Stories, Not Just History
Sure you need to keep your family tree charts and group sheets safe, but that’s not what I have on my mind today. I’m thinking about the stories, the things that are so easily lost and not attainable in public records. Have you ever said, “I wish I had asked my grandparents about their lives when they were still here with us?” I’ve heard it many times, and I’ve said it myself. So here are some tips for capturing those stories.
1. Make a Recording
Never has it been more convenient to get those stories and tales recorded. Most people have cell phones with video capability. You can also download an app just for recording audio–you know, like those tape recorders we had in the old days! Here is one in iTunes and here are some for Android. I’m not endorsing any, so look around and find the best voice recorder for you.
Hearing the stories about someone’s youth in his/her own voice is a treasure. Be sure to download the file to your computer and back it up. Here’s a don’t-do-what-I-did tip: Make sure you know where your cell phone’s speaker is and don’t cover it up with your thumb. I only got bits of this conversation (pictured below) between my mother and her sister. It was classic. Glad others were recording at the same time!
Remember to record your own stories. Tell everyone at your next family gathering what you plan to do and just have fun. Chances are you’d be talking about these things anyway, so get them recorded. Just make sure everyone’s aware of what you’re doing. You might want to edit too. Sometimes people say things they regret. Remember that Yogi Berra quote: I really didn’t say everything I said! Older people can be a product of the age they grew up in when there wasn’t as much political correctness, if you know what I mean.
2. Don’t Forget to Take Pictures
Also take pictures of pictures if you have no other way to copy a photo you come across. The more copies out there the more likely a photo will not be lost. Share on Facebook/Pinterest/Tumblr…then the image will be forever, right? Some social media sites like Pinterest allow you to make private boards if you’d rather. And don’t forget to get in the picture yourself. (Isn’t everyone taking selfies these days?) When my sister passed away I was sad to discover that she’d managed to stay out of the way of cameras for most of her life.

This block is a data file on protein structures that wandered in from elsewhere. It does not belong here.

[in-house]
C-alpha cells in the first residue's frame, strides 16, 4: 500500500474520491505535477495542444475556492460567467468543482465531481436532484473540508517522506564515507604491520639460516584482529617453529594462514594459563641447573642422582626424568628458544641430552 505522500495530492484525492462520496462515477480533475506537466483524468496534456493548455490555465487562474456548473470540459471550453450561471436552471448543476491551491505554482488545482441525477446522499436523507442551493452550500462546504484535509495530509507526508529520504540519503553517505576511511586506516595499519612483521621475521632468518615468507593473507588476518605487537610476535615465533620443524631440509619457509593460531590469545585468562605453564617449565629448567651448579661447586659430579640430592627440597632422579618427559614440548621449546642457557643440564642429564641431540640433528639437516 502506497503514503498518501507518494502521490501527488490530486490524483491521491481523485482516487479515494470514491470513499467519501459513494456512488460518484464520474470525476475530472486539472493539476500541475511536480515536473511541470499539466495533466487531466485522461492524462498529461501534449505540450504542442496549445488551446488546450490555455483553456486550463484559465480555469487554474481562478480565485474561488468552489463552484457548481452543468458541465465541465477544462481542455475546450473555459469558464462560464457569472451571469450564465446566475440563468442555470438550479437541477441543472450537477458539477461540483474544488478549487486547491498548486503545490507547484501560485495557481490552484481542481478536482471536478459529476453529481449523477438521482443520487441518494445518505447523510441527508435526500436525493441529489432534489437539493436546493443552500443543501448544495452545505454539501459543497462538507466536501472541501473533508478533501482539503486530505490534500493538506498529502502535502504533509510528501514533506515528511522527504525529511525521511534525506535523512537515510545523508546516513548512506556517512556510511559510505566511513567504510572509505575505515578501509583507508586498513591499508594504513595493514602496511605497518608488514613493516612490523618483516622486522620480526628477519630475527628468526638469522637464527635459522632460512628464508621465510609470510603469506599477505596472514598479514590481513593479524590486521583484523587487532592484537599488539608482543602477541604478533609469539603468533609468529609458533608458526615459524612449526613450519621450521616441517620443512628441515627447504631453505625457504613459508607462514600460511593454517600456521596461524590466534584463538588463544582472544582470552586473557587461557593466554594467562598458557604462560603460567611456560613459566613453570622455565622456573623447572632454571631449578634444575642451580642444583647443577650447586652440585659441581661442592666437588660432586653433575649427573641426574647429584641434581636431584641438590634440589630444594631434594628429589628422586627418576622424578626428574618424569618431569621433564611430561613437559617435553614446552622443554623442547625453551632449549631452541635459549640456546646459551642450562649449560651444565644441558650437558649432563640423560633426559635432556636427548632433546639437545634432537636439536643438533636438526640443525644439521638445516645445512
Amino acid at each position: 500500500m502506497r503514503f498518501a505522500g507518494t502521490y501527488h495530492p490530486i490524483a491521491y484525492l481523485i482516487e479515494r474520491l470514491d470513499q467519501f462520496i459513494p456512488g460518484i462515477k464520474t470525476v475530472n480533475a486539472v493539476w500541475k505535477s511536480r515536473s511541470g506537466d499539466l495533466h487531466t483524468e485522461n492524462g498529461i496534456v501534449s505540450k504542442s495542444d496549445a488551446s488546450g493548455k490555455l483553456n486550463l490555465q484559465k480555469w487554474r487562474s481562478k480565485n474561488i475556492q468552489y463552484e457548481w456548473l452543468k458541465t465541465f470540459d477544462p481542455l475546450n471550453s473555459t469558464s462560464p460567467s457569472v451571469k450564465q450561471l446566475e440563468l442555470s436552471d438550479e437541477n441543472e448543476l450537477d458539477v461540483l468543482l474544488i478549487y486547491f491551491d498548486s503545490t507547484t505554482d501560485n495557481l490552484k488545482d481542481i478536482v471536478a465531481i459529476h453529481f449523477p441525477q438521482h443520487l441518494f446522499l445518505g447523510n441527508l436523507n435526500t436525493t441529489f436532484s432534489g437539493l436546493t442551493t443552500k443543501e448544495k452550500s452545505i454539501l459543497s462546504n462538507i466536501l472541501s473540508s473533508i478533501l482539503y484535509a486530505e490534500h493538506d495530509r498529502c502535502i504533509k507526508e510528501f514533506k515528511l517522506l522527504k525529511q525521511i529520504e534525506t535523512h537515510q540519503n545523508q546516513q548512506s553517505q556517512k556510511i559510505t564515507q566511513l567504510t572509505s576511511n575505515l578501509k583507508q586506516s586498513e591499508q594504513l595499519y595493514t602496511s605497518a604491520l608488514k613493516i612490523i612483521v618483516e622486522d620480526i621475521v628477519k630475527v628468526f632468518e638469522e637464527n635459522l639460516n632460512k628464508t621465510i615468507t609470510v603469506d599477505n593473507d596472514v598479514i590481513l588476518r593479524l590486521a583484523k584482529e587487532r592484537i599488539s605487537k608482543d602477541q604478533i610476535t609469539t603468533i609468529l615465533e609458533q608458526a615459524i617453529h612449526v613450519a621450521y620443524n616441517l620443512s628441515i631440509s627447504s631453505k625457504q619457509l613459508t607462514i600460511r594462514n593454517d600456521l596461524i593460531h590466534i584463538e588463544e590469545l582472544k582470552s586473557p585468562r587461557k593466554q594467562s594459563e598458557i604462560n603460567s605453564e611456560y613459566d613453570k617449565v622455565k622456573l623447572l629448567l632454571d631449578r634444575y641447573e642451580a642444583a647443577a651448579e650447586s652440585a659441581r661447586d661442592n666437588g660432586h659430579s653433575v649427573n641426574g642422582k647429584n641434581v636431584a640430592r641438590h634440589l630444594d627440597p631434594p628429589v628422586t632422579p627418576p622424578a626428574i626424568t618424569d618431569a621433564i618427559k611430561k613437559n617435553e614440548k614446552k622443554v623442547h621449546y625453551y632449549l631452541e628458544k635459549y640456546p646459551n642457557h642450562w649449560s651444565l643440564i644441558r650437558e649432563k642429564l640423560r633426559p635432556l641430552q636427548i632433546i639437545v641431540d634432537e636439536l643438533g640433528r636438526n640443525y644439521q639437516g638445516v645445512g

3. Go Ahead and Use Paper and Pencil
Technology fails often, doesn’t it? Take some notes, put out a guestbook, encourage folks to write things down. Everything that I have in my dad’s handwriting makes me feel connected to him even though he’s been in Heaven for a few years now. We’ve definitely gotten away from letter writing in this society, but often people will write down their thoughts and emotions better than they would in person. Don’t miss that opportunity.
4. Get as Much as Possible on Your Computer
I know that seems to contradict what I’ve been saying, but it doesn’t really. You need both electronic copies and paper copies. What if there’s a fire? What if your computer crashes? Oh, yes, there’s the cloud, so definitely get your family treasures out on the cloud as well. Do it all. Just in case.
Family genealogists are probably using a program such as Ancestry.com or Family Tree Maker software, and they are wonderful for storing not only names and dates, but also photographs, scanned documents, videos and voice recordings. And sharing with other family members is quick and easy. If genealogy is not your thing, I hope there is a keeper of the records and stories in your family.
Wrapping it Up
I know I’ve just thrown out a couple of ideas. I want everyone to know how easy and convenient it can be to preserve the stories of their ancestors and their own as well because EVERYONE SHOULD KEEP THE STORIES!
How are you keeping your family stories for future generations?